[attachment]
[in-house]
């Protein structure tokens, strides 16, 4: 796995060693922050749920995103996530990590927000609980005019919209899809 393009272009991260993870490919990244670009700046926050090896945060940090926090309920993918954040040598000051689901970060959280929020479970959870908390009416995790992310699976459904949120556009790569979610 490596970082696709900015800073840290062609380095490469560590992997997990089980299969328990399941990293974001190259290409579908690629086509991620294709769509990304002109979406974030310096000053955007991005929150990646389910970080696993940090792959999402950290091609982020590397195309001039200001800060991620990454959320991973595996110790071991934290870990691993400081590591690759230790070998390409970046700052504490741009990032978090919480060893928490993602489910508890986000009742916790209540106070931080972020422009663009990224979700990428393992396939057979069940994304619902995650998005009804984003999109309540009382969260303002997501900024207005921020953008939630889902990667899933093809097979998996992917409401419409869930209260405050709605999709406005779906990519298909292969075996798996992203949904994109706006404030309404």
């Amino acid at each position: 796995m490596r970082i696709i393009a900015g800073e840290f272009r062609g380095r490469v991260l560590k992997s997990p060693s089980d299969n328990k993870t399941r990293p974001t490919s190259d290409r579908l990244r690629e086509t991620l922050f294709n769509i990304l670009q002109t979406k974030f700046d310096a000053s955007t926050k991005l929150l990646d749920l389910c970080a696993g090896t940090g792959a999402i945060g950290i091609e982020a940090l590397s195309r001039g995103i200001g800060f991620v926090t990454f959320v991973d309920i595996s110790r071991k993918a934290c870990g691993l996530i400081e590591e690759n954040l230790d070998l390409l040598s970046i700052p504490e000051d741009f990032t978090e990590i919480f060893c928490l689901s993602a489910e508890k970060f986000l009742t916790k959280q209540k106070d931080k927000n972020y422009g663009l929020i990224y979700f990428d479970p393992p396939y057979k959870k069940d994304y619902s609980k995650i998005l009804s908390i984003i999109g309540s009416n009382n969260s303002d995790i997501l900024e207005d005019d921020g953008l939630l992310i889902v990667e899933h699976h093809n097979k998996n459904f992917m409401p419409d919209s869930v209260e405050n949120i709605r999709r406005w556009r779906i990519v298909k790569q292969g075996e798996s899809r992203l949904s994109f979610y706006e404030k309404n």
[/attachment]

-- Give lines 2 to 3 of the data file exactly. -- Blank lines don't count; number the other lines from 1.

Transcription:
């Protein structure tokens, strides 16, 4: 796995060693922050749920995103996530990590927000609980005019919209899809 393009272009991260993870490919990244670009700046926050090896945060940090926090309920993918954040040598000051689901970060959280929020479970959870908390009416995790992310699976459904949120556009790569979610 490596970082696709900015800073840290062609380095490469560590992997997990089980299969328990399941990293974001190259290409579908690629086509991620294709769509990304002109979406974030310096000053955007991005929150990646389910970080696993940090792959999402950290091609982020590397195309001039200001800060991620990454959320991973595996110790071991934290870990691993400081590591690759230790070998390409970046700052504490741009990032978090919480060893928490993602489910508890986000009742916790209540106070931080972020422009663009990224979700990428393992396939057979069940994304619902995650998005009804984003999109309540009382969260303002997501900024207005921020953008939630889902990667899933093809097979998996992917409401419409869930209260405050709605999709406005779906990519298909292969075996798996992203949904994109706006404030309404």
């Amino acid at each position: 796995m490596r970082i696709i393009a900015g800073e840290f272009r062609g380095r490469v991260l560590k992997s997990p060693s089980d299969n328990k993870t399941r990293p974001t490919s190259d290409r579908l990244r690629e086509t991620l922050f294709n769509i990304l670009q002109t979406k974030f700046d310096a000053s955007t926050k991005l929150l990646d749920l389910c970080a696993g090896t940090g792959a999402i945060g950290i091609e982020a940090l590397s195309r001039g995103i200001g800060f991620v926090t990454f959320v991973d309920i595996s110790r071991k993918a934290c870990g691993l996530i400081e590591e690759n954040l230790d070998l390409l040598s970046i700052p504490e000051d741009f990032t978090e990590i919480f060893c928490l689901s993602a489910e508890k970060f986000l009742t916790k959280q209540k106070d931080k927000n972020y422009g663009l929020i990224y979700f990428d479970p393992p396939y057979k959870k069940d994304y619902s609980k995650i998005l009804s908390i984003i999109g309540s009416n009382n969260s303002d995790i997501l900024e207005d005019d921020g953008l939630l992310i889902v990667e899933h699976h093809n097979k998996n459904f992917m409401p419409d919209s869930v209260e405050n949120i709605r999709r406005w556009r779906i990519v298909k790569q292969g075996e798996s899809r992203l949904s994109f979610y706006e404030k309404n």